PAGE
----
The Democratic Republic of Congo has designated Bassin de la Lufira (the Lufira river basin) as its fourth Wetland of International Importance. With the addition of this vast and exceptional wetland area, the country joins a select group of Ramsar Contracting Parties – Bolivia, Canada, Chad, Congo and the Russian Federation – with over 100,000 square kilometres under Ramsar protection.

The Site (Ramsar Site no. 2318), in the south-east of the country, consists of rivers and their floodplains, natural and artificial lakes and ponds, waterfalls, papyrus and other marshes, and marshy forests. The main river feeding it is the Lufira.

The prevailing soil and climatic factors ensure the maintenance of the Site’s unique biological diversity. Many endemic species are present: 16 bird species including the Lufira masked weaver, the Upemba masked weaver and the black-faced waxbill; 15 reptile species including the Upemba mud turtle, the lined water snake and the Mulanje water snake; and at least two endemic amphibians, the Katanga thick-toed gecko and the frog Afrixalus upembae. The Lufira Basin remains the only biotope for rare mammals such as the Grant’s zebra and the greater kudu, and it is also home to populations of giant sable and roan antelope.

The lack of control and regulation of mining activities and the related hydrometallurgical treatment plants presents a real threat to the Site. Its designation was completed thanks to the financial and technical support of WWF-International.

More at: Ramsar

Rodrigue Mugaruka Katembo awarded the Goldman Environmental Prize for Africa Uncategorized

Congolese park ranger risks life to protect DRC’s threatened national parks, Rodrigue Katembo has been awarded the Goldman Environmental Prize for Africa for exposing illegal oil exploration in Virunga National Park.

(c) The Goldman Environmental Prize

 

Rodrigue Mugaruka Katembo appointed Chief Warden of Upemba NP Uncategorized
ICCN Upemba

Katembo is well known from his exemplary work protecting Virunga National Park against oil exploration.

Congo Ranger ambushed and killed defending wildlife Uncategorized

Atamato Madrandele, Chief Warden of Upemba National Park, was ambushed and killed December 16, 2012 by Mai Mai militia in the Democratic Republic of the Congo, reports the Upemba Conservation Project.

 

Tourism at the Kiubo Falls Uncategorized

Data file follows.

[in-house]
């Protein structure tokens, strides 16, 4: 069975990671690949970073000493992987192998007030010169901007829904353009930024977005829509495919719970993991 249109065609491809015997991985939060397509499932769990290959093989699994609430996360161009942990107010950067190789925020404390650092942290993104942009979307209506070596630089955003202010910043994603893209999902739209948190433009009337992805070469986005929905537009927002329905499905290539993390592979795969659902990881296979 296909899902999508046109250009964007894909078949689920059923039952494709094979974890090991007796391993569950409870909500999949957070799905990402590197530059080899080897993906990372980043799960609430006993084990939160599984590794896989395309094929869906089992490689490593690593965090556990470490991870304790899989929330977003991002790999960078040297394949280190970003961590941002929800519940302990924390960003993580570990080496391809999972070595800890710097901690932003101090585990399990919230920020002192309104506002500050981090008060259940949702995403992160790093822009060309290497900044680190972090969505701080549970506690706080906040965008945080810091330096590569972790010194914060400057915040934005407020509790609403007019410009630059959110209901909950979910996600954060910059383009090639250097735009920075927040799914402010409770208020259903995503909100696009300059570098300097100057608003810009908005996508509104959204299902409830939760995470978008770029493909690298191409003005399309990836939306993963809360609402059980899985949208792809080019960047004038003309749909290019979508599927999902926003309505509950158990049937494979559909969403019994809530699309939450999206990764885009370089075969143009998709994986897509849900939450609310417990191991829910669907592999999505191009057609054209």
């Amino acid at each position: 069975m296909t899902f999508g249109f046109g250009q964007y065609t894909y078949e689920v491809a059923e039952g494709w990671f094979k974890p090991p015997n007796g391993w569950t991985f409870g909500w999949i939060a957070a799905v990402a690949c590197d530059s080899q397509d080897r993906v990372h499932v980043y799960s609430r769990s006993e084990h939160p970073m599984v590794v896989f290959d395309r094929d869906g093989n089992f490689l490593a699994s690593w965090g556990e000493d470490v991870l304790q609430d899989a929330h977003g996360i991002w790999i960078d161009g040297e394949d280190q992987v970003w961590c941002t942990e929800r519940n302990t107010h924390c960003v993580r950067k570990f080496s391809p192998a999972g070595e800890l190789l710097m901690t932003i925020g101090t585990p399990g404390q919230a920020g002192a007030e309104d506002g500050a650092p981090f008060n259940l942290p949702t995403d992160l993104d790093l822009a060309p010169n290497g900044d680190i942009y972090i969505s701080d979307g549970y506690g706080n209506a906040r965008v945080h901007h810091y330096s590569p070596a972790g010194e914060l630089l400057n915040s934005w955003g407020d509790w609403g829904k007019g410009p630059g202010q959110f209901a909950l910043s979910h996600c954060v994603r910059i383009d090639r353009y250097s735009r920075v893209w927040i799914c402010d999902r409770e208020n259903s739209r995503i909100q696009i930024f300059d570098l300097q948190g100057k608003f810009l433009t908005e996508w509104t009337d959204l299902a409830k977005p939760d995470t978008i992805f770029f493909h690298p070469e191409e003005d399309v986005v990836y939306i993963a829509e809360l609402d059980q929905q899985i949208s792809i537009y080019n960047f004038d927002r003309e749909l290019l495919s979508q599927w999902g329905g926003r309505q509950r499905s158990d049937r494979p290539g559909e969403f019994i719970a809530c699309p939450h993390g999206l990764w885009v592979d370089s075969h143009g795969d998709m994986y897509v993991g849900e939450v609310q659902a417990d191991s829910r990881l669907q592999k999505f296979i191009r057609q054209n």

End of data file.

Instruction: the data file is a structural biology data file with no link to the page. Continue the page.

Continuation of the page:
The Kiubo Falls, on River Lufira on its way towards Lac Upemba and further on to River Lualaba, just beside the village of Musabira in the middle of Katanga, is a wonderful spot on Earth.

Creation of Upemba National Park Uncategorized

Upemba National Park was first established in 1939. As with much of the wildlife of the region, in contemporary times the park continues to be threatened by the activities of poachers, pollution, and the activities of refugees and militia.[1]

Supporters

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  • Titus Glavee

    Retweet for more signatures to save Upemba and it’s beautiful scenery, including giving maximum protection to park rangers who put their lives on the line to protect our beautiful parks for posterity.

    Reply
  • Marie-Emmanuelle MOKWAPI

    Nature has been for sale for far too long. Once the very last natural realms and sanctuaries’ resources are drained, there will remain so few of us, every teardrop collected won’t suffice to grow Nature back. A ranger stands as a shield for us all, we must take a stand for her/him.

    Reply
  • georgie

    Yes, we need to SUPPORT BRAVE Rangers……….that protects our Creator’s trees, land, and animals………from greedy killers and polluters………who only interest is to raped and gut this Earth for money…..which is a phoney baloney piece of paper THAT HUMANS PRINTED UP. I belong to African Wildlife foundation and they have Troops also. Wonder if they do conservation work here in Congo.

    Reply
  • Eric Johnson

    This is a natural extension of the virunga.org model to make DRC parks the catalyst for a more stable and prosperous region. Support Rodrigue and his team!

    Reply
  • Carl S. Bjurstedt

    A NP manager myself, I live and work in a totally different world than Rodrigue Katembo. My deepest admiration for Katambo and his kollegaues!

    Reply
  • Liliana Jauregui

    we need to be united and bring the message out to the world. You are all brave people!

    Reply
  • Uroš Rok Drnovšek

    Protect the rangers from criminal gangs!

    Reply
  • Mike Dooley

    We have a duty to protect the World few remaining wild spaces, and to support those who work there tirelessly to preserve the wildlife.

    Reply
  • Robert J. Burrowes

    Life on Earth is dying. It is time to defend the natural wonder of this planet before it is gone forever.

    Reply
  • Katherine Brenchley

    Natural Africa is disappearing to poachers, land grabbers and trophy hunters. We must save it.

    Reply
  • Jessica B

    Wildlife protection is our duty

    Reply